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Archive for the ‘futurism’ category

Jan 25, 2020

MIT’s new GPS system uses satellite images to put you in the right lane

Posted by in category: futurism

The system could bring detailed GPS maps to otherwise under-served areas.

Jan 24, 2020

People can now be identified at a distance

Posted by in category: futurism

And then dealt with, if they are enemy operatives.

Science and technology Jan 23rd 2020 edition.

Jan 24, 2020

Another coronavirus case has been confirmed in the U.S., this time in Chicago

Posted by in category: futurism

2nd new coronavirus case confirmed in the USA, CDC reports. What are the symptoms of coronavirus and what is it? The most recent coronavirus diagnosis.

Jan 24, 2020

‘Ghost’ population of humans discovered in ancient Africa

Posted by in category: futurism

Ancient burials in a Cameroon rock shelter are shedding light on the humans who lived in western Central Africa thousands of years ago.

Jan 24, 2020

Cashless bans could hinder Amazon Go expansion

Posted by in category: futurism

San Francisco is weighing a ban on cash-free stores in an effort to protect low-income shoppers, while Philadelphia and New Jersey recently passed laws.

Jan 24, 2020

These Lab-Grown Snake Organoids Produce Real Venom

Posted by in category: futurism

Oozing with poison and small enough to fit in a petri dish, the organoids could one day help provide sorely-needed antivenoms.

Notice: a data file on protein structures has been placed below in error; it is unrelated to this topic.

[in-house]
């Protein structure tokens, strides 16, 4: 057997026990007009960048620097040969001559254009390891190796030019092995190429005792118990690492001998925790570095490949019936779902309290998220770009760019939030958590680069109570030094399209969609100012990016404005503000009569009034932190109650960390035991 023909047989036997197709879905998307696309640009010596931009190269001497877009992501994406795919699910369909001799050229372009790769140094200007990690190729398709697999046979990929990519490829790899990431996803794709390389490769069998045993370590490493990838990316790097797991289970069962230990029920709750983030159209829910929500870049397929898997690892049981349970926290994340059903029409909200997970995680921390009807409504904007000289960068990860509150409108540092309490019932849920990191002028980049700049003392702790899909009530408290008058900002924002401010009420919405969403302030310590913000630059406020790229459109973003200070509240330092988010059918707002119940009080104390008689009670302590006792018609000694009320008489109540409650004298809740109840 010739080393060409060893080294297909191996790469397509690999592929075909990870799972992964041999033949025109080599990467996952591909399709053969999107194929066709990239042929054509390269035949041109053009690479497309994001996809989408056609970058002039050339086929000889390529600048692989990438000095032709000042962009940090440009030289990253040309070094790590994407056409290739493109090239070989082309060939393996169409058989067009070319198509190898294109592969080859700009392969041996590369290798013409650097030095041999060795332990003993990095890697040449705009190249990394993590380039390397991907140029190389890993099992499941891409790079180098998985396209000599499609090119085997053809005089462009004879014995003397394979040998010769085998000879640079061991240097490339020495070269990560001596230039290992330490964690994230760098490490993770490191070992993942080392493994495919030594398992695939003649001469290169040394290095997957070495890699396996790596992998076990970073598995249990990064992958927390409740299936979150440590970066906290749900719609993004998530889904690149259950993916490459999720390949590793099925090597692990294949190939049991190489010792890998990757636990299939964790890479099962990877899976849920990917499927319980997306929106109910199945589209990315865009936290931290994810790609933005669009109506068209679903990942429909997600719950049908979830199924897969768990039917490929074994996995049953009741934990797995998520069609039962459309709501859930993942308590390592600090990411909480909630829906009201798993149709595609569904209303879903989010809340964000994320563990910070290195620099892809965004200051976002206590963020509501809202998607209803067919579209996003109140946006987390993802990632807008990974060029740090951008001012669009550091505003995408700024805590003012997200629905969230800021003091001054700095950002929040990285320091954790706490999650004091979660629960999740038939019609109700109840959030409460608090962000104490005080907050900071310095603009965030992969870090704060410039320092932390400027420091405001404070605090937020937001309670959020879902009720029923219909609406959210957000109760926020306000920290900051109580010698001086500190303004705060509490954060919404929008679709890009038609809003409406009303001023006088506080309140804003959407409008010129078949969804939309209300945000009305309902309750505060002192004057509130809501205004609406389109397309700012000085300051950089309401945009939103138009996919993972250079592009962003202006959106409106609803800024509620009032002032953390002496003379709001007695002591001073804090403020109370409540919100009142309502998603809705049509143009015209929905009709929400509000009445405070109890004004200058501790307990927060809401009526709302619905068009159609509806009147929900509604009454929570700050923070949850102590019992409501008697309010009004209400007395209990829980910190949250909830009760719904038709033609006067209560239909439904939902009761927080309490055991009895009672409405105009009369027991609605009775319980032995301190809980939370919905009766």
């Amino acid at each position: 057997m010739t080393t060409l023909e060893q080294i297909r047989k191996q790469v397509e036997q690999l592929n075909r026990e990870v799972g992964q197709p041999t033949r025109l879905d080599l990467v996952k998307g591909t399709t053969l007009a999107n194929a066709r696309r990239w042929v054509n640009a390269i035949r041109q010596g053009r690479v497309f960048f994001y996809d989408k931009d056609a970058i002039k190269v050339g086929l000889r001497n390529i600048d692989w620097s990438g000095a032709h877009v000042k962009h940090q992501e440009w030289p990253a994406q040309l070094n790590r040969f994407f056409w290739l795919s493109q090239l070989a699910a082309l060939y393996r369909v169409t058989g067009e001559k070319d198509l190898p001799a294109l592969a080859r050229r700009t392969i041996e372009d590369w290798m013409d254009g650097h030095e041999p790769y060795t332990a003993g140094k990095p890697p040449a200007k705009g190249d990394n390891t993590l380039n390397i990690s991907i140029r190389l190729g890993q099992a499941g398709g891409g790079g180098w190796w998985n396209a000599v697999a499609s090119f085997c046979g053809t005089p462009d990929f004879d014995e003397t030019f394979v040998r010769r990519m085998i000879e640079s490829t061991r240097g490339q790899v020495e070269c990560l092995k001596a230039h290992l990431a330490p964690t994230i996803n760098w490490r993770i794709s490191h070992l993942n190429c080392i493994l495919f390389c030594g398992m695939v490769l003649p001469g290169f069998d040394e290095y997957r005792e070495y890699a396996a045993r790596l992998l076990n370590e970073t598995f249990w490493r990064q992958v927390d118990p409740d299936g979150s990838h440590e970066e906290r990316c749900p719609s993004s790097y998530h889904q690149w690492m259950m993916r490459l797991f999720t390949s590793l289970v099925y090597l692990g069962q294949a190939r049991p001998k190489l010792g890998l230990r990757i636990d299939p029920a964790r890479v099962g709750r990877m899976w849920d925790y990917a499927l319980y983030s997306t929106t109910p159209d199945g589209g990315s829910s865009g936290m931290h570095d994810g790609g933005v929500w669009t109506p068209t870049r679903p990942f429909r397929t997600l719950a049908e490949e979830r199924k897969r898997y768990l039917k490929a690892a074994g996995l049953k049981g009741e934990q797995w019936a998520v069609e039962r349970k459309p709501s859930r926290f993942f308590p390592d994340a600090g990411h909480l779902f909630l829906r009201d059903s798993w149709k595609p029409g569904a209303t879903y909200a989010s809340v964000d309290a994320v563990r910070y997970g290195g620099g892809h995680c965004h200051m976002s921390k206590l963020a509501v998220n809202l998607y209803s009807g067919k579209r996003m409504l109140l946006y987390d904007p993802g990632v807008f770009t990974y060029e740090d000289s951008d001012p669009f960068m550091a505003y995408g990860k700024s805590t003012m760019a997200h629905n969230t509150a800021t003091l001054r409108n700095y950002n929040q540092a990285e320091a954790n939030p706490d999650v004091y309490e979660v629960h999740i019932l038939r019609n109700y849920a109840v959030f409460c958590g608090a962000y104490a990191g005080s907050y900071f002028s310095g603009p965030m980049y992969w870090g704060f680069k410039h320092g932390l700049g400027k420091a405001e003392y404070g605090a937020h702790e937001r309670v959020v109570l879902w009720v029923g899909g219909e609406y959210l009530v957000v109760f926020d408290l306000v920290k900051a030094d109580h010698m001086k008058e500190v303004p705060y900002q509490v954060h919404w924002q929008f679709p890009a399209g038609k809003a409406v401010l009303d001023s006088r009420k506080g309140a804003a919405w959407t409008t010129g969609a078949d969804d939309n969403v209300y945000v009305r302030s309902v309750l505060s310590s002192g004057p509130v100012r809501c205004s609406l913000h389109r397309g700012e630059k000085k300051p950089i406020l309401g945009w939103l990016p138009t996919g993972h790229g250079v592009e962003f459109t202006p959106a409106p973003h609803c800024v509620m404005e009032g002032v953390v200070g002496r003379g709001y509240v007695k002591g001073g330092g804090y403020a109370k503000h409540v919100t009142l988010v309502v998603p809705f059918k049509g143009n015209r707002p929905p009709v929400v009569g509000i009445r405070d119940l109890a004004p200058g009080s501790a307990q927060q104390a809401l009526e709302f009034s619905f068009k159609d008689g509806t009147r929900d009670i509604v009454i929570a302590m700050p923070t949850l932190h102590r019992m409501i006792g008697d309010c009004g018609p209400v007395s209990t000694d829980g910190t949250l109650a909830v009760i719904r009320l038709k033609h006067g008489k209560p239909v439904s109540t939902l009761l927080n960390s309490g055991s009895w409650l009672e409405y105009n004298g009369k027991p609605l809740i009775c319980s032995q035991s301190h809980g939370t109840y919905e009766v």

Jan 24, 2020

China Quarantines Three More Entire Cities to Fight Pandemic

Posted by in category: futurism

20 million residents are in lockdown.

Jan 24, 2020

Group membership dictates the neural correlates of social optimism biases

Posted by in categories: futurism, neuroscience

Optimism bias, i.e. expecting the future to hold more desirable than undesirable outcomes, also extends to people that we like or admire. However, it remains unknown how the brain generates this social optimism bias. In this study, respondents estimated the likelihood of future desirable and undesirable outcomes for an in-group and three out-groups: warm-incompetent, cold-competent, and cold-incompetent. We found a strong social optimism bias for the in-group and the warm out-group and an inverted pattern for the cold-incompetent out-group. For all groups, scores of social optimism bias correlated with the brain activity in structures that respondents differentially engaged depending on the target social group. In line with our hypotheses, evaluating the in-group recruited the ventromedial prefrontal cortex and the precuneus/posterior cingulate cortex, whereas evaluating the warm out-group engaged the posterior insula, mid cingulate cortex, and somatosensory cortices. These findings suggest different underlying cognitive mechanisms of social optimism bias for these groups, despite similar behavioural patterns. Thinking about the cold out-groups recruited the right anterior temporal lobe, and temporoparietal junction. Evaluating the cold-incompetent out-group additionally recruited the anterior insula, inferior frontal cortex and dorsomedial frontal cortex. We discuss these neuroimaging findings with respect to their putative cognitive functions.

Jan 23, 2020

Neanderthals may have climbed an active volcano soon after it erupted

Posted by in category: futurism

Footprints on an extinct Italian volcano suggest ancient humans were regular visitors, and the shapes of the tracks point to the identity of the trackmakers.

Jan 23, 2020

A Totally Unexpected Behavior of Water Has Been Discovered

Posted by in category: futurism

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